In the fall of 2008...ish?...I was serendipitously introduced to Jo Wickline and her lovely stable out at LJL Farm. You see, I rode horses as a teenager. It was more than that. I lived for horses. I began at around 11 and rode until my mom and I moved to the Gulf Coast at 16. I rode at 3C Horsemanship School (which back then was 3C Farm) and was lucky enough to be there when the Cornetts still bred and trained American Morgan horses. I rode their foundation stallion, Shakers Shoofly, as well as his son the World Champion 3C Avenger. I showed Morgans at regional shows, placing as high as 3rd and qualifying for Worlds. But I was also privy to more than the average "equestrienne" student at that age because I was so into it and there so much of my free time. I saw foals born, mares bred, colicky horses tubed, colts gelded, and helped with many young horses at various phases of training. Not all of that was retained. Some of it was just doing what I was told and not completely understanding the motivation or reasoning behind the doing of it. But all of it lay in my heart and the memory felt a little like one of those jewelry boxes with the ballerina that some girls have and women keep around to admire.

So when my mother in law had taken up riding lessons and invited me to come out, I fell in love with Jo, with LJL Farm, and with all the horses out there. Not long afterwards I began riding a Thoroughbred not owned by Jo but kept there. Brite was once a racehorse and had the issues to go with that. He also was more than 15 years old, had been tried out in just about every style, as well as completely not ridden for long stretches at a time. So I had a project. Suffice to say that although he is a sweet, gentle, and soulful horse, and I had a wonderful time with him for about 8 months, things ultimately came to a close last September. I was thrown (if you ride horses, you are going to get thrown!) and hurt and that was the end of me riding Brite.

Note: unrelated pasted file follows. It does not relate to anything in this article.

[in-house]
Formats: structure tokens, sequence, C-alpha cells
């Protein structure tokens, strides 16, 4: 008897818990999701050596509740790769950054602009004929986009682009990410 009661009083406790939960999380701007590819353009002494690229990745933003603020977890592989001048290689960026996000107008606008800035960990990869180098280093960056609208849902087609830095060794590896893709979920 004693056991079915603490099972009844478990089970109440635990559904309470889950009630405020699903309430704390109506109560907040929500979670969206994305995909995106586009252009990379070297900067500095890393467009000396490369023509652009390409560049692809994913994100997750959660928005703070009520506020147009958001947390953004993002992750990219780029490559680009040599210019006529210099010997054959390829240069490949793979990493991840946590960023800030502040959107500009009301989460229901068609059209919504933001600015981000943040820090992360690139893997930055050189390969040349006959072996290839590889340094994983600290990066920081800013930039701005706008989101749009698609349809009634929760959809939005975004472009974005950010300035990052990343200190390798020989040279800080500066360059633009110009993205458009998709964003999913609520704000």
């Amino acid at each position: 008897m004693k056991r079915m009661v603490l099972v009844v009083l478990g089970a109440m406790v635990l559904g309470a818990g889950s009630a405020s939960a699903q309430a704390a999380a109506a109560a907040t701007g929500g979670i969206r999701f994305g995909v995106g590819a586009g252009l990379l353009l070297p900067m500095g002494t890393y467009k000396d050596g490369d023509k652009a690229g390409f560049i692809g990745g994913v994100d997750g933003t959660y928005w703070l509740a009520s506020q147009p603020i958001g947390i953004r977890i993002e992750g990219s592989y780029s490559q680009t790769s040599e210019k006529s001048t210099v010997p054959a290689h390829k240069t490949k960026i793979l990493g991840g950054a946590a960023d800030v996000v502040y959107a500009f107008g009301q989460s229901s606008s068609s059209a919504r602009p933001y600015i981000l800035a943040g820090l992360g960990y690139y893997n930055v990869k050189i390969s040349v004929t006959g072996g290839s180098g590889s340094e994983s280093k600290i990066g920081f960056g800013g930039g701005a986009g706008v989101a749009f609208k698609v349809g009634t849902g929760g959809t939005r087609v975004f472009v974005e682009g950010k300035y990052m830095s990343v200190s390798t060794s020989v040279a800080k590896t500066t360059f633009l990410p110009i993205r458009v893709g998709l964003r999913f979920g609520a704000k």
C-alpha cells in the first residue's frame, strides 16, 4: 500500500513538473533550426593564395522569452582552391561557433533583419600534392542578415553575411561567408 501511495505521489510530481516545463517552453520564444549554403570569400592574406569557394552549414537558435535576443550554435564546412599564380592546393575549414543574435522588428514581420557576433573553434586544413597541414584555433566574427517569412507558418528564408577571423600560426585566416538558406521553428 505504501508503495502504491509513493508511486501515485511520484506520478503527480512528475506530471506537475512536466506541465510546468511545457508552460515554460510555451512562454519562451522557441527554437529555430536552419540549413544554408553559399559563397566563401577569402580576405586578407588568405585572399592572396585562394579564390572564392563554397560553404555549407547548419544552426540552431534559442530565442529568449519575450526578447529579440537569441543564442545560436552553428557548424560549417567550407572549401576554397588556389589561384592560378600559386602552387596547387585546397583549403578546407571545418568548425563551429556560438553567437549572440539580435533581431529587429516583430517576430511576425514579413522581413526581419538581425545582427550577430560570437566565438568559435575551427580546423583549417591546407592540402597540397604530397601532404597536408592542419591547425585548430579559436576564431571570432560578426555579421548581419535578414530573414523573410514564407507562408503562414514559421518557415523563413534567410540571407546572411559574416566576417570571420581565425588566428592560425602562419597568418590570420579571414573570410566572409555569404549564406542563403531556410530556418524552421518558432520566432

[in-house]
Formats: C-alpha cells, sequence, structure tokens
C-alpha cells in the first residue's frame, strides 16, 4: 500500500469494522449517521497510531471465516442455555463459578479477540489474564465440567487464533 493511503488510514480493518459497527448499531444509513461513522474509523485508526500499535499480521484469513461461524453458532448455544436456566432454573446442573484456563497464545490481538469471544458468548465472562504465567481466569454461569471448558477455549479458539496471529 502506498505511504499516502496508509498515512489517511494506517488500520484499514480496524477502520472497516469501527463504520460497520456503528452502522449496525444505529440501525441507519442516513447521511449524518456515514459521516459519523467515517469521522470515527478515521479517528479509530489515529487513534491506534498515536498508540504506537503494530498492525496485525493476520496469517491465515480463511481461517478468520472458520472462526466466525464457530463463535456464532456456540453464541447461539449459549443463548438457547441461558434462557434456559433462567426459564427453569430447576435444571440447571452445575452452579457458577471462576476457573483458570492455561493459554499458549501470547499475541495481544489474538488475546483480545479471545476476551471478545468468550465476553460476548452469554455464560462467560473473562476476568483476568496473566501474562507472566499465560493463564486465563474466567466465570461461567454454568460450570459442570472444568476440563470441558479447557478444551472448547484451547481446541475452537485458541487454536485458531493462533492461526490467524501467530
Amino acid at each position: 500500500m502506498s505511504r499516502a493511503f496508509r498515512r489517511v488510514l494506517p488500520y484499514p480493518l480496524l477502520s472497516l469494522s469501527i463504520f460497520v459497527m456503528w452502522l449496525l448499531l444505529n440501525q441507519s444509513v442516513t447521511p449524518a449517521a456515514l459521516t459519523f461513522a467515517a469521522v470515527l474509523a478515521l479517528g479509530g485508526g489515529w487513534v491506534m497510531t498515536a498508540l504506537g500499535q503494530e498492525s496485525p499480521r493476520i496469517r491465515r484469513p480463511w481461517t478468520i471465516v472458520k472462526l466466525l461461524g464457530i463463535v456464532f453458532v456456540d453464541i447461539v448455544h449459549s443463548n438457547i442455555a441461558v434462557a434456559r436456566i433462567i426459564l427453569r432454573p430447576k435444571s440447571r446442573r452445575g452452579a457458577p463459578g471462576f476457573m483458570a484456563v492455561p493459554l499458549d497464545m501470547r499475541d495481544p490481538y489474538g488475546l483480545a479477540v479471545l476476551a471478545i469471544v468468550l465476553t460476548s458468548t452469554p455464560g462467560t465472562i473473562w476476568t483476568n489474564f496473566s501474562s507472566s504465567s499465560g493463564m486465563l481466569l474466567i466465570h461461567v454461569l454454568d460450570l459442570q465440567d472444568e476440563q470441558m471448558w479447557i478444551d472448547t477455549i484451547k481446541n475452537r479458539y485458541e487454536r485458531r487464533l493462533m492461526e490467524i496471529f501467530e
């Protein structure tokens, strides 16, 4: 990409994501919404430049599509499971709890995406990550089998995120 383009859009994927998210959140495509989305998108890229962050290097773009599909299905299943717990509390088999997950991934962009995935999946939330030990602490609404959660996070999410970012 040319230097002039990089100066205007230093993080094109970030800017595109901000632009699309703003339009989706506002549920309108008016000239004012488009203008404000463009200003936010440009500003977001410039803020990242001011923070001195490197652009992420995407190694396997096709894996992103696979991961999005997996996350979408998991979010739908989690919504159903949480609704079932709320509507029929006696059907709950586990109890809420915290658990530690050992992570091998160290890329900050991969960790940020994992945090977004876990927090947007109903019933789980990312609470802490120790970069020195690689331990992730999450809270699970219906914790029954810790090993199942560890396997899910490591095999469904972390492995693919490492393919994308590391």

Once I recovered, Jo offered a gorgeous gelding by the nickname of Snickers up for lease. I jumped at the chance and the rest is now history. I am in love with him. His real name is Del Rey Rhythm, he's 6, 16.1 hands, was raced as a 2 year old, then barrel raced, and then eventually ended up with Jo. I have been working him in some dressage as I train to learn this art myself - interesting way to go about it. one knows when you own or lease a horse you very quickly acquire a lot of stuff and you need someplace to keep it! Jo has a great tack room at LJL but one also needs a little storage outside of the room. I decided to resurrect an old trunk of mine that Brian and I used as a coffee table.

Actually, as it turns out, this trunk had a history.

Before Brian and I painted it a boring brown with black trim I had used it to store blankets while at college. It's metal and cold and clanky. Not cedar or padded...